Review of the book Breakout Nations by Ruchir Sharma


The economics has become the vehicle of growth, prosperity, and development of countries in the world in the era of globalization. In fact, the question here is why we are more worried about economic growth, economic development, and prosperity? What is the need to talk about emerging nations? Why should we care about “Breakout Nations”? And why will some countries be emerging as breakout nations, some will be frontier countries[i] and some will remain insignificant with respect to economic growth and development.

Ruchir Sharma, an investment banker and keen watcher of economic happenings around the world in this book takes us on a journey where he picks the countries who will be the next economic miracles of the world. Finding reasons, causes and set formulas for economic growth and subsequent economic development of the nations was a never-ending quest by the authors of various milieus because everyone wants to step up the ladder of the success of economic growth.

The author discusses his experiences and nuances of more than twenty countries in 280 pages of this book with stimulating details incorporating the flavor of colloquial language and examples. The most important argument of the author is that we need to understand and analyze the emerging markets as ‘individual nations’ and he is wary of the ‘idea of emerging nations as a group’. In this context, he is skeptical of the sustainability of the BRICS[ii] group because the countries have competing political interests and there are stark differences between these countries in terms of commodity importers (India and China) and commodity exporters (Russia and Brazil).

The author is more interested in studying the individual countries by traveling to those places and trying to understand, “whether the political regime gets the connection between good economics and good politics” than commenting as academicians without getting the feel of the ground reality. In the whole book, the author has come out with various “Rules of the Road” to recognize the potentiality of the real breakout nations.

The author also gives his insights regarding the great debate of the impact of the political system and institutions on the economic growth and development. In fact, his latest book, The Rise, and Fall of Nations: Ten Rules of Change in the Post-crisis world is a further development of the same idea where he tries to give ten rules which need to be considered to evaluate the rise and fall of the nations. He rubbishes the idea that political system or the institutions are responsible for growth and development of the economy and their subsequent achievement of prosperity and remaining poor. “It’s’ not the type of the system that matters, it is the stability of the system and, even more important, whether the leaders running it understand the basics of economic reform”, says Ruchir.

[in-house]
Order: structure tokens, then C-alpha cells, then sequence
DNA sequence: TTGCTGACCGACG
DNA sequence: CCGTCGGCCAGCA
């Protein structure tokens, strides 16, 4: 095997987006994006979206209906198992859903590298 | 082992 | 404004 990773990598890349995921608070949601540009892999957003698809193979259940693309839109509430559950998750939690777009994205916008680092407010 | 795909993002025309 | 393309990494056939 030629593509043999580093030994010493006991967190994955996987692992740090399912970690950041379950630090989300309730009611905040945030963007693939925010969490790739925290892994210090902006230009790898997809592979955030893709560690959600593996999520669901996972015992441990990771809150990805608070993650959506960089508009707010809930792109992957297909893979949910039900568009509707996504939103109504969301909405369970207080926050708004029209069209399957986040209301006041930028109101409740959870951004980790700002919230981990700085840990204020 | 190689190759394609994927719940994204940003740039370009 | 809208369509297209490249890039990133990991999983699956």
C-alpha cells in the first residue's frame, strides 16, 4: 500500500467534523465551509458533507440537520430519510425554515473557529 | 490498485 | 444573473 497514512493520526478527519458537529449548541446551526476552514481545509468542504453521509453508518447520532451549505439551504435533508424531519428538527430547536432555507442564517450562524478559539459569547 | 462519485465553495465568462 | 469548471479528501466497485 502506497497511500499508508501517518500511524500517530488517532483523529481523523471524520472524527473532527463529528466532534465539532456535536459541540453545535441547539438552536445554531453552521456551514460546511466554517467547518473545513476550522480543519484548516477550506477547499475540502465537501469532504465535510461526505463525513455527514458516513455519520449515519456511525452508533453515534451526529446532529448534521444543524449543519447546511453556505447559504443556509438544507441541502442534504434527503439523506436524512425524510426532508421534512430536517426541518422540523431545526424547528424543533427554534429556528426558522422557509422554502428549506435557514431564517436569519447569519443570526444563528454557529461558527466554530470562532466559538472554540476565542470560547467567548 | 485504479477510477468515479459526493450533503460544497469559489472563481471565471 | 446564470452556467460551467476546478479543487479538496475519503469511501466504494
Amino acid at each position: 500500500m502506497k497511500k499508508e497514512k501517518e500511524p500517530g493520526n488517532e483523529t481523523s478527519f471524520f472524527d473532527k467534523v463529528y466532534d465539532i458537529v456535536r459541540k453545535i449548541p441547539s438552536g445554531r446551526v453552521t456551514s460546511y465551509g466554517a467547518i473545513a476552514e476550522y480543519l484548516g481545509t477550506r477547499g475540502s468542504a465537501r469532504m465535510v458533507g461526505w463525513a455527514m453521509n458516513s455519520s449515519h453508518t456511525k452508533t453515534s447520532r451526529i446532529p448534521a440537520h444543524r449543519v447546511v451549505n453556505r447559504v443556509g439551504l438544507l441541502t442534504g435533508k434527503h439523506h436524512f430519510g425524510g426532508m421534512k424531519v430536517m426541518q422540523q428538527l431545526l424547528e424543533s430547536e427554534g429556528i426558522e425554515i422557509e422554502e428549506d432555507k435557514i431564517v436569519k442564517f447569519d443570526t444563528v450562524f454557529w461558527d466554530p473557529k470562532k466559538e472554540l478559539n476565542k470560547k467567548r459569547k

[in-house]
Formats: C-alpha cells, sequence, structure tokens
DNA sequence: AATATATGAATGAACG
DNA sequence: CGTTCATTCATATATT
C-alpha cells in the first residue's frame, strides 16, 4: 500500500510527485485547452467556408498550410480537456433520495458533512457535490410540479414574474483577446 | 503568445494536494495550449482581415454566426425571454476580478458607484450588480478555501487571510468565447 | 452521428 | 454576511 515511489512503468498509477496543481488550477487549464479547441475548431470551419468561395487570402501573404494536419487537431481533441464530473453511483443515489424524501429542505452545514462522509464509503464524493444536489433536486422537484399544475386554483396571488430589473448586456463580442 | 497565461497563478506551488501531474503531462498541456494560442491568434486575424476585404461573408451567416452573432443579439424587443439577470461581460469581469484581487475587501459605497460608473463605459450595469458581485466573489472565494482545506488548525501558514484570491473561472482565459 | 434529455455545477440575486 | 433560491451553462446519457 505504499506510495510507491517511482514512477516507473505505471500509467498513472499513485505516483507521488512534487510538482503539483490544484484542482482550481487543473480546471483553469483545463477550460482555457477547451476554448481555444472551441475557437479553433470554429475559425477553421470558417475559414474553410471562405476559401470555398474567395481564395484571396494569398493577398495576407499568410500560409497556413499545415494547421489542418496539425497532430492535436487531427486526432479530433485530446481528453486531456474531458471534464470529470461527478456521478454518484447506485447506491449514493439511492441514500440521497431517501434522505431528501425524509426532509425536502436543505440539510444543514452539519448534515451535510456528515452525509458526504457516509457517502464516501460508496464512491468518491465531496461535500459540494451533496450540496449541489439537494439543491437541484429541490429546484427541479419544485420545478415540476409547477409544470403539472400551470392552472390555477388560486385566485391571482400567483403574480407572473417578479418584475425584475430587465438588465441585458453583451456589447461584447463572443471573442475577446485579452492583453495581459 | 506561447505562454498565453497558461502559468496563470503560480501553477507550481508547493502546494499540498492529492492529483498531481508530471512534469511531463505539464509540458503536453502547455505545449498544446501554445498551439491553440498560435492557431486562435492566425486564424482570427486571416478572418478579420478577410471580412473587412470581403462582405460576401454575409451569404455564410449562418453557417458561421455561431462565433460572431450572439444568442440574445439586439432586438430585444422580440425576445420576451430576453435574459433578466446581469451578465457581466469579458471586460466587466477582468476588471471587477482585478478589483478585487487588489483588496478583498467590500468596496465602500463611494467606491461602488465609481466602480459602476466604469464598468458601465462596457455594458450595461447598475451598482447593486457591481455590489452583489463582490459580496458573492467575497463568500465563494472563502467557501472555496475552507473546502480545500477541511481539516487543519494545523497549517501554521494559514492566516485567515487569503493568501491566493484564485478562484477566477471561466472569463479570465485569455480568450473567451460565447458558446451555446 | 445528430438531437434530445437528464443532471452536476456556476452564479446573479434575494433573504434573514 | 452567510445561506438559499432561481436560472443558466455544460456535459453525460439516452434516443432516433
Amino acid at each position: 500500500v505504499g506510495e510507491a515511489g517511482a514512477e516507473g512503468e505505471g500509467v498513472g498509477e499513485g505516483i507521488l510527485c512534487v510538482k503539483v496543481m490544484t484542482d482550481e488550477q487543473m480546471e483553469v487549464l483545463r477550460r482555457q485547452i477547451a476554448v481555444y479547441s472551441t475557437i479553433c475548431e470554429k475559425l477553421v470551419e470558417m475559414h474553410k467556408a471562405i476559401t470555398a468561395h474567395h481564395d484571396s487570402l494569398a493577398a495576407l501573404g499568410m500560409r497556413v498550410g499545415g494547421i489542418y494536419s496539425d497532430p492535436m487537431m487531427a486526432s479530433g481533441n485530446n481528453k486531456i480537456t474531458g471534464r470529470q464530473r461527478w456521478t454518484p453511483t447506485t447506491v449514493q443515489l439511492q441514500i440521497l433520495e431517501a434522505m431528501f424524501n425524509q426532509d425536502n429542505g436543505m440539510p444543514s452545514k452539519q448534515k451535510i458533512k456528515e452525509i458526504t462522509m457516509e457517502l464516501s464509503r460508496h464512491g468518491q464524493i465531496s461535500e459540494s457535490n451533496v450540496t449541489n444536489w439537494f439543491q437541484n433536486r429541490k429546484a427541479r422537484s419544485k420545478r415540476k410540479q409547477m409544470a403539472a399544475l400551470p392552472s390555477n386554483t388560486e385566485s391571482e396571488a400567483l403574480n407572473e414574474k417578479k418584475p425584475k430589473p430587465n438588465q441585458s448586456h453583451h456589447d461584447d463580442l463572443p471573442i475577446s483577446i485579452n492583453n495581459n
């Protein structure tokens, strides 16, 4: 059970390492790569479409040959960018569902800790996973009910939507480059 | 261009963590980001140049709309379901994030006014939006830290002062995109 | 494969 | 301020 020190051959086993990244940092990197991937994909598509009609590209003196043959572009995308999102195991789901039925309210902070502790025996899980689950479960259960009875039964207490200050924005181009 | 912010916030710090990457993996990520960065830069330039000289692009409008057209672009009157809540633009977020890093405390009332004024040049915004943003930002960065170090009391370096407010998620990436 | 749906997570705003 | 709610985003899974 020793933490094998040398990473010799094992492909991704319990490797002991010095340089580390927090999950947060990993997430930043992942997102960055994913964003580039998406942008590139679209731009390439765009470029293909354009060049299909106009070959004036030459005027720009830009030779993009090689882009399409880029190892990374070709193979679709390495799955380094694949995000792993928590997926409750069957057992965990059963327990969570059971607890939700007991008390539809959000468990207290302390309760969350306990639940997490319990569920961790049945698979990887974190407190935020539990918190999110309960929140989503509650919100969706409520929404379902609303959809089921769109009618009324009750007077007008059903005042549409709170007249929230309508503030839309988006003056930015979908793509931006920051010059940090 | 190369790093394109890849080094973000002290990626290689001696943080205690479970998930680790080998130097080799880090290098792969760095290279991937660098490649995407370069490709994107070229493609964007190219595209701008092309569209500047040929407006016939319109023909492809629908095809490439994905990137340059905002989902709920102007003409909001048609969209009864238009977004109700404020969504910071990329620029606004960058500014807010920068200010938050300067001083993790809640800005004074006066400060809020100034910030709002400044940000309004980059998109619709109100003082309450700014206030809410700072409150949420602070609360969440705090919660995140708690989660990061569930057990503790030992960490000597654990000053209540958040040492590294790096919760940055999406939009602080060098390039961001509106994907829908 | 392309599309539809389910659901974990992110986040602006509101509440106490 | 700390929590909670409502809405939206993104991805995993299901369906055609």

He compares the country of China which has surpassed all the growth expectation and emerged as the successful example of command-and-control capitalism with the economy of Vietnam, which is not growing despite being a command economy. As per the author, any particular system has an only fifty-fifty chance on its economic growth and successes. In this context, he criticizes the grand theories on the ground of their emphasis on one factor in terms of institutions, geography, or culture to explain the rise and fall of the nations. He also finds faults in their building of narratives with historical facts as well as giving long-term predictions about these countries as a foolish approach. In fact, the book “Why Nations Fail: The Origins of Power, Prosperity, and Poverty” [iii]by the authors Acemoglu and Robinson provide a comprehensive analysis of various hypothesis for the rise and fall of nations. In this book, they argue that the “institutions”- political as well as economical act as deciding factor in the growth and development of any country. However, Sharma does not agree with this hypothesis and focuses more on the role of political leadership which is responsible for steering the economy towards growth and prosperity and also towards disaster if they don’t get the basics right.

In this book, Sharma starts with China, India, Brazil, Mexico, Russia, going to Eastern Europe, talking about Czech Republic, Poland, Hungary, coming to Turkey for which he is bullish, shifting towards South-East Asian countries, Indonesia, Malaysia, and turning towards the African continent with billion opportunities and finally talking about gold-medalist countries of South Korea and Taiwan. He also gives an interesting perspective that breakout nations can also emerge in the Western world in the USA, Germany, Spain, and Ireland.